The next Inside Diamond open day will feature stalls and activities, a short introduction to Diamond and a tour of the machine. We expect the visit will last around two and a half hours. Booking for open days opens 6-8 weeks in advance of the event. Click here for more details.
What’s your professional background and how did you come to work at Diamond?
My background started with an apprenticeship which I did at a place called Hydraulics Research Station at Crowmarsh in Wallingford (it later became known as HR Wallingford). I spent four years learning to be an engineering technician, going to college to gain my City & Guilds. Once I had finished my training, I decided to go and work at Oxford Instruments where one of my friends went. My first years there were spent learning to assemble things and machine the equipment we made, before going on to build Dilution refrigerators and test them before they were commissioned. This took me to Rutherford Labs more than a few times, and on to installing them in places like KFK in Germany, Cern, The High Energy Labs in Tokyo, and the Catholic University in Leuven, Belgium, as well as a few places in the USA.
What do you do here and how does your experience help?
I moved on within the company to work on cryomagnetic systems, building the inserts and support systems for magnets, where I learned how to wire them up, cool the magnets down, and test them. This lead to more installations in a number of different places. I spent 31 years at Oxford Instruments, ending up working as a Magnet Test Engineer on the 900mhz NMR systems. By then I felt it was time to move on, which led me to Diamond as a Vacuum Technician. The 31 years I had spent working on vacuum systems had served me in good stead.
When I started, I thought I would be working in the Vacuum Lab, building the vacuum strings which would be going into making the storage ring. Instead, I have a much more varied role working across the synchrotron site, where I can be seen walking round checking up on the vacuum equipment that had been delivered and the built up girders that were installed in the ring. My background working with vacuum was invaluable in joining all the girders in the storage ring together, and I was able to play a key role in the assembly of the pumping stations installed around the ring. I also bring my skills to bare in the maintenance of the 30 odd pumping carts we use, along with ensuring the leak detectors used in the building are kept running and serviced.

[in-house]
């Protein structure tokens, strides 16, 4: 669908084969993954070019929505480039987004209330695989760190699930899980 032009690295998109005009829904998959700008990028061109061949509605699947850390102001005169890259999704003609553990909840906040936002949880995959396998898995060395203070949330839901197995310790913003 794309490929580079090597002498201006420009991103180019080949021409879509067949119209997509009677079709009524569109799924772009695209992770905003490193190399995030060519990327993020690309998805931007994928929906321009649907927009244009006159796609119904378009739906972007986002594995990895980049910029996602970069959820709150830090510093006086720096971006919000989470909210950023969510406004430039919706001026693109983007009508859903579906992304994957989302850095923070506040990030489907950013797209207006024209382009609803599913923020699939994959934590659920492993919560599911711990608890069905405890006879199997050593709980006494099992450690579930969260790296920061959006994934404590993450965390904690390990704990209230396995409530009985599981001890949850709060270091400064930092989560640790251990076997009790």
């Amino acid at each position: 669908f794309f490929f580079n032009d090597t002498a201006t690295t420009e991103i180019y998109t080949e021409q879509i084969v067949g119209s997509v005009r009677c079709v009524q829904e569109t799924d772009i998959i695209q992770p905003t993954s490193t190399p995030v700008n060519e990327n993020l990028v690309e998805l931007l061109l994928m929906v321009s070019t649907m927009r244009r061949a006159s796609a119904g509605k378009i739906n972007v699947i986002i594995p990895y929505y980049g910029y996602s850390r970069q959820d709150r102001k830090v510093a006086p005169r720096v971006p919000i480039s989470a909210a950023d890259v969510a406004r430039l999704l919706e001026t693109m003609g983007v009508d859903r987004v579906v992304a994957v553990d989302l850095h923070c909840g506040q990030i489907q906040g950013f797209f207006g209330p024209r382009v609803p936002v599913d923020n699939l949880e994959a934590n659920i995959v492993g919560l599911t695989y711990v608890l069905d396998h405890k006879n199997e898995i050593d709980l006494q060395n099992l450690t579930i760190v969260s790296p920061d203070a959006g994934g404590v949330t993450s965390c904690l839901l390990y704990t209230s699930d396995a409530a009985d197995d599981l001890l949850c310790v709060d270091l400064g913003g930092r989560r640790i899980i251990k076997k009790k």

What’s your favourite thing about working at Diamond?
I always seem to be doing something different, be it changing a pump of a cart or assembling a vacuum vessel, the work I do along with the people I work with make going to work something to look forward to.
What advice would you give to someone wanting to get involved in your field?
I'd recommend getting a good apprenticeship to develop both a mechanical aptitude, and a strong interest in the field. I think it's really important to enjoy what you do - I have only ever had three jobs since I left school at 16, and I have enjoyed every one of them!
Diamond Light Source is the UK's national synchrotron science facility, located at the Harwell Science and Innovation Campus in Oxfordshire.
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